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Going Alone? You’re Not The Only One

Naedine Joy Hazell The Hartford Courant

It’s not always easy to travel alone. Even if you don’t mind sightseeing and dining alone, solo travel is usually more expensive and can be more dangerous depending on your destination.

Well, here’s some good news. As the travel industry expands, so have the options for single travelers and resources on the subject, including two new books.

Both books are written by women - one a flight attendant and the other a writer, both of whom learned to love traveling alone after divorce.

The books complement one another, only overlapping in a few areas. Sharon Wingler’s book “Travel Alone & Love It: A Flight Attendant’s Guide to Solo Travel” has tips on how to prepare mentally, physically and emotionally for a trip alone.

“Traveling Solo: Advice and Ideas for More than 250 Great Vacations,” by Eleanor Berman, focuses more on the options available for single travelers and also offers some hints. The 320-page book, published this month by The Globe Pequot Press ($16.95), lists dozens and dozens of options ranging from baseball camps to culinary schools and from windjammer cruises to wilderness vacations.

Read alone, or together, the books are valuable tools for the single person who wants to build a satisfying vacation.

Planning is the key word. And first on the list is overcoming the fear of traveling alone, both authors agree.

“Fears come up throughout our lives when we have the courage to try new things, set new challenges, expand our comfort-zone. We must do the things we want to do in spite of the fear if we want to conquer that fear,” Wingler writes in Chapter 2 of “Travel Alone & Love It” (Chicago Spectrum Press, $14.95).

Wingler isn’t just a theorist. She has traveled alone in Australia, Argentina, Canada, Costa Rica, France, Italy, Greece, Singapore, Malayasia, Yugoslavia and around the United States.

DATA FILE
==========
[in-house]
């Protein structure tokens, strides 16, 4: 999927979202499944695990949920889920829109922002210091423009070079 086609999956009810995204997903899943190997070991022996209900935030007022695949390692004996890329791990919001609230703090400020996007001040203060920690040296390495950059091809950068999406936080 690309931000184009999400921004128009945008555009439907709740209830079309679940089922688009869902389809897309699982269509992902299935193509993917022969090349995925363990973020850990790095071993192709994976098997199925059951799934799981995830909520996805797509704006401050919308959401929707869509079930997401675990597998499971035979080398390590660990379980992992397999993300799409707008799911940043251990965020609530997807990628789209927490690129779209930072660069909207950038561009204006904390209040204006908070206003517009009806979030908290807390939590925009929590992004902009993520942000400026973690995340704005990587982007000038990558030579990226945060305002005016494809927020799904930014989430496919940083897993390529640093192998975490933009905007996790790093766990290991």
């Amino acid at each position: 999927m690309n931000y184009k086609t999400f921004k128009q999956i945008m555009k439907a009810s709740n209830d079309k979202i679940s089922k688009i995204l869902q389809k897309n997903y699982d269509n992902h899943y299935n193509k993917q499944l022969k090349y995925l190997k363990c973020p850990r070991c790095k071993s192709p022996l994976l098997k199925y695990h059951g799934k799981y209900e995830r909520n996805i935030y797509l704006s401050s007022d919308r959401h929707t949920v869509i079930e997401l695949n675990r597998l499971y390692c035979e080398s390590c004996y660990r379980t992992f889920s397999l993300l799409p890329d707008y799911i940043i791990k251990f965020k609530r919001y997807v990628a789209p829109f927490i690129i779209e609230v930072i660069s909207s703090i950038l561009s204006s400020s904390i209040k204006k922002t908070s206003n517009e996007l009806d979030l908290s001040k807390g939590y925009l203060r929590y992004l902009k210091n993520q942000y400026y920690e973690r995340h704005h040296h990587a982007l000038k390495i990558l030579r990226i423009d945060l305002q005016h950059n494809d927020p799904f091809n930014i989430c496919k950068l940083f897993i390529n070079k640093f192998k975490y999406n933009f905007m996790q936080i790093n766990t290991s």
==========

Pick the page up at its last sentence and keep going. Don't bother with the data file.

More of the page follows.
Wingler’s 18-chapter book includes advice on personal safety, travel insurance, safeguarding your health, whether tours are for you, how and what to pack, how to deal with jet lag, how to close the culture gap and how to explore, have fun and meet people.

In her book “Traveling Solo,” Berman presents a wide range of activities, sticking with those that have proven reliability records.

Each entry describes a particular experience: the activities offered, comments from former participants, the settings, the accommodations and food, the average age of the participants, percentage of those who are alone and the male/ female ratio. Estimated costs are included and the options range from budget to extravagant.

Also, Berman’s book describes the pros and cons of various kinds of vacations, from learning weekends to adventure trips and includes several chapters on how to travel safely alone.

“Solo travel … can be the ultimate self-indulgence, the chance to tailor a vacation strictly to your own tastes, energies and timetable, to go where you please, do exactly what you want when you want and meet interesting new people of all ages and both sexes, married and single, in the process,” Berman writes.

Here is a list of other resources for single travelers:

“Women Traveling Alone” a new monthly newsletter intends to focus on the problems faced by traveling business women. Its first edition, published this month, was eight pages of advice, a book review, a real case of a woman traveling alone and a caution about drinking while traveling alone. For information or to subscribe, call (800) 279-7775.

The “Single Traveler” newsletter just celebrated its fifth anniversary. Published bimonthly, the eight-page newsletter includes how-to information on traveling alone, lists of upcoming festivals favored by singles, tips on how to read a tour brochure, reviews of trips (the April/May edition reviewed a windjammer cruise) and a question-and-answer column. For information or to subscribe, write to Single Traveler, PO Box 682, Ross, CA 94957. The cost is $29 a year.

For eight years, “Connecting Solo Travel” has published a bimonthly 20-page newsletter that offers advice, first-person accounts of traveling alone and information on how to avoid single supplements, the trip surcharge that single travelers often have to pay. For a sample copy ($5), call (800) 557-1757.

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